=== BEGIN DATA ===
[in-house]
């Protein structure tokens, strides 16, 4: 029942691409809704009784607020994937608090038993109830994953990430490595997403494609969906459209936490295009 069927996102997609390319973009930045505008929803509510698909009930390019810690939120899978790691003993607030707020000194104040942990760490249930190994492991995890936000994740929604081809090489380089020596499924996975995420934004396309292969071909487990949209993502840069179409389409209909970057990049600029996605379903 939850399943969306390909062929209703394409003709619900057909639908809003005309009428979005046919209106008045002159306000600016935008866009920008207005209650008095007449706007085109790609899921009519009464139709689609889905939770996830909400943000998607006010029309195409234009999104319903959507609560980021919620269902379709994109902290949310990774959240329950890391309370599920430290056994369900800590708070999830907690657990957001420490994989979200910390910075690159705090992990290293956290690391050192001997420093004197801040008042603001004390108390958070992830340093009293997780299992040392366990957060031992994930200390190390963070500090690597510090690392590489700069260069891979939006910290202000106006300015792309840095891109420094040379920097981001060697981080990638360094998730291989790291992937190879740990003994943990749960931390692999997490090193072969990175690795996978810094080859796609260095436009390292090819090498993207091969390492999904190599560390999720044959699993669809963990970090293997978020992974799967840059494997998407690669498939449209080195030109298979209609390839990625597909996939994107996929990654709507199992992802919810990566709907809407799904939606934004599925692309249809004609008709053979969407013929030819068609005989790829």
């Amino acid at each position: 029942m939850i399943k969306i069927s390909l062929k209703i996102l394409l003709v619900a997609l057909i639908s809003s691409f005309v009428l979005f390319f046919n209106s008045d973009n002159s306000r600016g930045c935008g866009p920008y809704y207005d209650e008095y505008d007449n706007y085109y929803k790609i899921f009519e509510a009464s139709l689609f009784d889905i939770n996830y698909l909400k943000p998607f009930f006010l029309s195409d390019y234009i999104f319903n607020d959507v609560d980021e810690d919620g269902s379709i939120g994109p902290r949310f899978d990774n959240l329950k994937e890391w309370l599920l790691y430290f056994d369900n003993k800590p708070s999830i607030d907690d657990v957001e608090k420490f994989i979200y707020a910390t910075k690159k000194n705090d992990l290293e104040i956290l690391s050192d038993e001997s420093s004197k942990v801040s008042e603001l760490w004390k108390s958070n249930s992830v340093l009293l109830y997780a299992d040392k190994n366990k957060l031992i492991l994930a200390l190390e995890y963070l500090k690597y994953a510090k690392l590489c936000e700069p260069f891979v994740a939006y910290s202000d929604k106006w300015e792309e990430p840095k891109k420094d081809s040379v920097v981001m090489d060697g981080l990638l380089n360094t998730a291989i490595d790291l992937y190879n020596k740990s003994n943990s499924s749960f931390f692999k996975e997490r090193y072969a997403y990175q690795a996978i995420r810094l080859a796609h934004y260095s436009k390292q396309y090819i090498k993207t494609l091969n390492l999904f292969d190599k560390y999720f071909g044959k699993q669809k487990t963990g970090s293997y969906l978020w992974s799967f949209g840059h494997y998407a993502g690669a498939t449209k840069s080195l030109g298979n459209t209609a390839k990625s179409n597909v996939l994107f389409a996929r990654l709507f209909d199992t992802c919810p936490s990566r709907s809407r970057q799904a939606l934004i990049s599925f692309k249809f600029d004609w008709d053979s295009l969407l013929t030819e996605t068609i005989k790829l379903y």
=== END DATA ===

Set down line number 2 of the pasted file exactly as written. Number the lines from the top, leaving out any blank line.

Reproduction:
């Protein structure tokens, strides 16, 4: 029942691409809704009784607020994937608090038993109830994953990430490595997403494609969906459209936490295009 069927996102997609390319973009930045505008929803509510698909009930390019810690939120899978790691003993607030707020000194104040942990760490249930190994492991995890936000994740929604081809090489380089020596499924996975995420934004396309292969071909487990949209993502840069179409389409209909970057990049600029996605379903 939850399943969306390909062929209703394409003709619900057909639908809003005309009428979005046919209106008045002159306000600016935008866009920008207005209650008095007449706007085109790609899921009519009464139709689609889905939770996830909400943000998607006010029309195409234009999104319903959507609560980021919620269902379709994109902290949310990774959240329950890391309370599920430290056994369900800590708070999830907690657990957001420490994989979200910390910075690159705090992990290293956290690391050192001997420093004197801040008042603001004390108390958070992830340093009293997780299992040392366990957060031992994930200390190390963070500090690597510090690392590489700069260069891979939006910290202000106006300015792309840095891109420094040379920097981001060697981080990638360094998730291989790291992937190879740990003994943990749960931390692999997490090193072969990175690795996978810094080859796609260095436009390292090819090498993207091969390492999904190599560390999720044959699993669809963990970090293997978020992974799967840059494997998407690669498939449209080195030109298979209609390839990625597909996939994107996929990654709507199992992802919810990566709907809407799904939606934004599925692309249809004609008709053979969407013929030819068609005989790829």